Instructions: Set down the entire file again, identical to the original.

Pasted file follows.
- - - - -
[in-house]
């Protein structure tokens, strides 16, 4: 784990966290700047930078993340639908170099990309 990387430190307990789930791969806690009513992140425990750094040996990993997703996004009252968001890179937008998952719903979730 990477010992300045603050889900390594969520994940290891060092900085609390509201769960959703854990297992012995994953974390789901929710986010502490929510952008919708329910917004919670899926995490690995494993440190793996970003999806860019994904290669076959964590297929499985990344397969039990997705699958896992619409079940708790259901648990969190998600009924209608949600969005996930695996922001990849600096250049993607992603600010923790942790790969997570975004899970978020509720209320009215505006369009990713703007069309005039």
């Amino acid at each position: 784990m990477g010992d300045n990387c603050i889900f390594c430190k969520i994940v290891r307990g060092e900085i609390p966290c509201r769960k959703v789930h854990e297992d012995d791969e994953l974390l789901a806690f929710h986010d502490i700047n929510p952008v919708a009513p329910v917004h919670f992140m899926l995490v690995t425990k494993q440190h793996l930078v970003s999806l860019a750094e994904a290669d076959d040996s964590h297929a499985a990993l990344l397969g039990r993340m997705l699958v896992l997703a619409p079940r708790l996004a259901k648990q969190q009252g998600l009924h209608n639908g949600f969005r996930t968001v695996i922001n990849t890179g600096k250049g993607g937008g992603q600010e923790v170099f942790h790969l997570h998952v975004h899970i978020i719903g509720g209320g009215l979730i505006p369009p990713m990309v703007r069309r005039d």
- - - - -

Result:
[in-house]
């Protein structure tokens, strides 16, 4: 784990966290700047930078993340639908170099990309 990387430190307990789930791969806690009513992140425990750094040996990993997703996004009252968001890179937008998952719903979730 990477010992300045603050889900390594969520994940290891060092900085609390509201769960959703854990297992012995994953974390789901929710986010502490929510952008919708329910917004919670899926995490690995494993440190793996970003999806860019994904290669076959964590297929499985990344397969039990997705699958896992619409079940708790259901648990969190998600009924209608949600969005996930695996922001990849600096250049993607992603600010923790942790790969997570975004899970978020509720209320009215505006369009990713703007069309005039």
């Amino acid at each position: 784990m990477g010992d300045n990387c603050i889900f390594c430190k969520i994940v290891r307990g060092e900085i609390p966290c509201r769960k959703v789930h854990e297992d012995d791969e994953l974390l789901a806690f929710h986010d502490i700047n929510p952008v919708a009513p329910v917004h919670f992140m899926l995490v690995t425990k494993q440190h793996l930078v970003s999806l860019a750094e994904a290669d076959d040996s964590h297929a499985a990993l990344l397969g039990r993340m997705l699958v896992l997703a619409p079940r708790l996004a259901k648990q969190q009252g998600l009924h209608n639908g949600f969005r996930t968001v695996i922001n990849t890179g600096k250049g993607g937008g992603q600010e923790v170099f942790h790969l997570h998952v975004h899970i978020i719903g509720g209320g009215l979730i505006p369009p990713m990309v703007r069309r005039d």